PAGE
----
So why don’t entrepreneurs do the obvious and get rich?
Richard is Chief Executive of Second Mile Ltd and is an experienced technology entrepreneur who has led start-ups in the cleantech, automotive, communications, defence and software sectors. This week he continues his theme from two weeks ago.
Two weeks ago I dwelt briefly on the joys of teamwork before asking why so many entrepreneurs don’t avail themselves of the skills of their fellow man. My answer to this puzzle – and to most apparent entrepreneurial dysfunction – is this: It’s not about the money. It never was.
What it really is about varies, but I believe that building capital is not, in these situations, the true aim. The money is the fig leaf for an aim that can’t for one reason or another be pursued openly.
The life of ‘Company Man’ rarely allows the self-expression or autonomy most of us crave. Entrepreneurship holds these out as tantalising lures. But the truth is that it’s partly illusory. Entrepreneurs still have to get things done through others. They still have to compromise to enlist the energies of allies. They still, in other words, have to bend to reality. It’s not an escapist fantasy but an intensification of ordinary responsibilities.
It’s all too easy to be drawn to the siren call and, as the ancients found, the further in you’re drawn the harder it is to resist. But the siren call leads to shipwreck, and the two I see most often result from these:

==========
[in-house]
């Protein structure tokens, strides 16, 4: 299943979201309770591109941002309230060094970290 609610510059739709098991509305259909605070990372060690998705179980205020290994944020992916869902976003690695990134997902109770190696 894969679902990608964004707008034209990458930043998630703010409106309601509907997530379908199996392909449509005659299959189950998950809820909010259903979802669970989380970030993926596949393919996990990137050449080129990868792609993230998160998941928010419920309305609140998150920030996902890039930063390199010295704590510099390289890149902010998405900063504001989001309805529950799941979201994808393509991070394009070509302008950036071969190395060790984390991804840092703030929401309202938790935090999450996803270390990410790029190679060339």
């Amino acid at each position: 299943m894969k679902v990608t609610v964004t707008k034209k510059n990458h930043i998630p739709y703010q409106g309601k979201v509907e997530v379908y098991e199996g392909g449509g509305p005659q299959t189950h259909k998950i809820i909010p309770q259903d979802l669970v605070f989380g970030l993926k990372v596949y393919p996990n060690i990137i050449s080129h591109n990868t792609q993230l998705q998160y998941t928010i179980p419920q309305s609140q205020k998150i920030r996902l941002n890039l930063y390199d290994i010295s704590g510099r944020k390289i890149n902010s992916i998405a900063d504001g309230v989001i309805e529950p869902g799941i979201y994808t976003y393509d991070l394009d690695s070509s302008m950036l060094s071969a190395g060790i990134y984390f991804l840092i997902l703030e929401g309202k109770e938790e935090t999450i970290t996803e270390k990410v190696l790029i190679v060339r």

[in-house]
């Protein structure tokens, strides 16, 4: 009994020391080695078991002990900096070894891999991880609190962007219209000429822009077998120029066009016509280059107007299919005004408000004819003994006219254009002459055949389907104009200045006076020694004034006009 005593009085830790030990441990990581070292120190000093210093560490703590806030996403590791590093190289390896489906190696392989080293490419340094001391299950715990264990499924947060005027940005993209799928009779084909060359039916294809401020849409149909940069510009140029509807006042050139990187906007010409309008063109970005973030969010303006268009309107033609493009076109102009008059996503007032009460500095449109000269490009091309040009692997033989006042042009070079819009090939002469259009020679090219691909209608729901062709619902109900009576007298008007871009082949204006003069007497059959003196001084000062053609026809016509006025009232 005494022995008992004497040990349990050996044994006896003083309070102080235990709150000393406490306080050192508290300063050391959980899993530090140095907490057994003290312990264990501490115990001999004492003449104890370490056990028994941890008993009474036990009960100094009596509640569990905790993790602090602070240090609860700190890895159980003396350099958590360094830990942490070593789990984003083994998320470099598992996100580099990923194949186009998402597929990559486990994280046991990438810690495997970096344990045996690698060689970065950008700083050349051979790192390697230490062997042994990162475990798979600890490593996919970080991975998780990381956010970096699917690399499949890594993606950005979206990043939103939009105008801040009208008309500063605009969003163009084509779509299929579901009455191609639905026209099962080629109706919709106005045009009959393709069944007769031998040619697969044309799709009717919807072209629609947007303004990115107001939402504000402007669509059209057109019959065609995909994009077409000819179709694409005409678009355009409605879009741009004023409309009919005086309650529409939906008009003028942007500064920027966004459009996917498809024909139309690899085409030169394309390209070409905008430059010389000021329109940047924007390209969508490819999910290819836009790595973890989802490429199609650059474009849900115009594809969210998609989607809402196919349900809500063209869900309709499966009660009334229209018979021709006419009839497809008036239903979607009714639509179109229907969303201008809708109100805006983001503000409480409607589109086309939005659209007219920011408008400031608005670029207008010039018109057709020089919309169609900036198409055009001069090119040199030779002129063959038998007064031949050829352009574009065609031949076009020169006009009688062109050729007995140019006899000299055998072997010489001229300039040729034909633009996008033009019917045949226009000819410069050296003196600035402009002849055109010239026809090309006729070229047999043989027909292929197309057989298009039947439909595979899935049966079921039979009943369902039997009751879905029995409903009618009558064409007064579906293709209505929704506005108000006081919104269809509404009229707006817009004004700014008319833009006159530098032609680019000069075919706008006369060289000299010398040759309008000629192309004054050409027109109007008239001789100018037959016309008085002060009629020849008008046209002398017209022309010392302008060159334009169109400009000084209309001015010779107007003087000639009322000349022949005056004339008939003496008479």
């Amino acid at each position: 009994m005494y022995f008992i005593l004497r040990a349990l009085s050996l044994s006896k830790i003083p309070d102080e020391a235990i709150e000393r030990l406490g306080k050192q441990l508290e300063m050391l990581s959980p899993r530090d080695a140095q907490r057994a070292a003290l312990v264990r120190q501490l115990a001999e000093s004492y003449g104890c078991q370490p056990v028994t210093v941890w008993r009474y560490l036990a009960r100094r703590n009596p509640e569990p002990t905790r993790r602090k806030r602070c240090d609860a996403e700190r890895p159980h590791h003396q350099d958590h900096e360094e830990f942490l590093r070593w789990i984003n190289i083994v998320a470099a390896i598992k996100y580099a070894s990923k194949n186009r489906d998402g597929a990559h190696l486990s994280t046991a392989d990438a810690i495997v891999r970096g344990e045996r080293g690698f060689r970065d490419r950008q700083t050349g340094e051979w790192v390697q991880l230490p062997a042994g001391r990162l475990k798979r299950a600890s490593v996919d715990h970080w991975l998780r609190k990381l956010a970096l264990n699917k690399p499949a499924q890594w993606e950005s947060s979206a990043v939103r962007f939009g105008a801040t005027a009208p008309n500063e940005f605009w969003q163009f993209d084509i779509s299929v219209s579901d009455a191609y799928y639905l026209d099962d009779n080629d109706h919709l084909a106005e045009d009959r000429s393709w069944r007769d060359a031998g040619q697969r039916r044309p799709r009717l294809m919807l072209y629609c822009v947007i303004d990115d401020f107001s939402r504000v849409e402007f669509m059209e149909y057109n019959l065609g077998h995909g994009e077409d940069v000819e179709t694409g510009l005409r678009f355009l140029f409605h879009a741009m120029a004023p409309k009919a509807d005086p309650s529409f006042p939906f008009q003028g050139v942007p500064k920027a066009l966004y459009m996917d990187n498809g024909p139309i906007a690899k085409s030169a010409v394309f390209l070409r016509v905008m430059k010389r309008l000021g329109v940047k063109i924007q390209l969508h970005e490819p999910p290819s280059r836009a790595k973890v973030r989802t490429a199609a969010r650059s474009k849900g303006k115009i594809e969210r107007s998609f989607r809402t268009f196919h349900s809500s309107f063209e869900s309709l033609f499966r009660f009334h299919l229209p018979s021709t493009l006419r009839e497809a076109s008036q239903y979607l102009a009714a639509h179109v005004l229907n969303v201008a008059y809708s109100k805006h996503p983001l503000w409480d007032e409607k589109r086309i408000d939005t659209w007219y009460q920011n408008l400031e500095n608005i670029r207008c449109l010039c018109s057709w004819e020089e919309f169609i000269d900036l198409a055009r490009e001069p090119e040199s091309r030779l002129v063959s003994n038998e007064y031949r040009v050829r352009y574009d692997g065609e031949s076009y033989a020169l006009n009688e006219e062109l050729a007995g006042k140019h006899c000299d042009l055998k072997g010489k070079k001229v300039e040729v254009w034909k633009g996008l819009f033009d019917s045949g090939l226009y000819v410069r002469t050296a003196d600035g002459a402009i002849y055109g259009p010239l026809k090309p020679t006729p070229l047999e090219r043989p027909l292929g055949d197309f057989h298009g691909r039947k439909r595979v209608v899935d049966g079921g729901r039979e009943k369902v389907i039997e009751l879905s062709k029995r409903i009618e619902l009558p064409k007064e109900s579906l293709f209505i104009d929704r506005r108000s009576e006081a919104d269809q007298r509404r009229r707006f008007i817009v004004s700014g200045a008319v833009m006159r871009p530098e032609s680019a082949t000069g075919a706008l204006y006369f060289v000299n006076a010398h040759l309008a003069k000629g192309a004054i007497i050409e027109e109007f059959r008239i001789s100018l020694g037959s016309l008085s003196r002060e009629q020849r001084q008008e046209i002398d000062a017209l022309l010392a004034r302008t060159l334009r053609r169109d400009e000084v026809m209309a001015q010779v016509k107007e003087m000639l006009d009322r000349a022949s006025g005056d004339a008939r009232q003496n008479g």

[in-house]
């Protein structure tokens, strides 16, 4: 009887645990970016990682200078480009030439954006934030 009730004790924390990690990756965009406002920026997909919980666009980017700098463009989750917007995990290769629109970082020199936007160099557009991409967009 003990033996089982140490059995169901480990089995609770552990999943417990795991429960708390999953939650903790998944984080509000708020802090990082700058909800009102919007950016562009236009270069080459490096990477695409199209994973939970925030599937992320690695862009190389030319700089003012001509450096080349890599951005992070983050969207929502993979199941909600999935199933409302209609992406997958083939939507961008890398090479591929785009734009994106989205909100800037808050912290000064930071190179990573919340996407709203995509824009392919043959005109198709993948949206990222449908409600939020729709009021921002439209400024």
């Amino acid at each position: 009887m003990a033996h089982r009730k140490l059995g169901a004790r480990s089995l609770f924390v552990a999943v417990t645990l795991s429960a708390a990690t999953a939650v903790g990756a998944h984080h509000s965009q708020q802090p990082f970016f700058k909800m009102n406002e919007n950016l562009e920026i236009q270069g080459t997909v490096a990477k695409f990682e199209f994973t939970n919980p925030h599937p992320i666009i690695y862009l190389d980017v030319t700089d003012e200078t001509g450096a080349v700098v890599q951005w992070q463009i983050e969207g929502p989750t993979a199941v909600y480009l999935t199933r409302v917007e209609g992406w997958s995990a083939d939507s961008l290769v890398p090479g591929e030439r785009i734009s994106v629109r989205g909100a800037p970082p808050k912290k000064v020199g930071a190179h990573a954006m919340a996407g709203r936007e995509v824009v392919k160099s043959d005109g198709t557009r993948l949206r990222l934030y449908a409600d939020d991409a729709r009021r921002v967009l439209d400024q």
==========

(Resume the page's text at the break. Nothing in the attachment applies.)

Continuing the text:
1) The desire for perfect autonomy (a fantasy of self-sufficiency)
2) The desire to show how clever and essential I am (a fantasy of uniqueness).
Try these in corporate life and you’re a deluded misfit. Try them as an entrepreneur and you can be, for a time, a hero.
So my answer to why entrepreneurs don’t do the obvious and get rich is twofold. One, they’re not in fact trying to get rich. They’re trying to get something else that they can’t get by other routes. Two, obvious is not easy. Entrepreneurship often disciplines you harder than a job does to master your worse self and accept your limitations.
By taking away the constraints, entrepreneurship can mask your regression just as it can spur you to progress. Only the entrepreneur gets to decide; who could resist?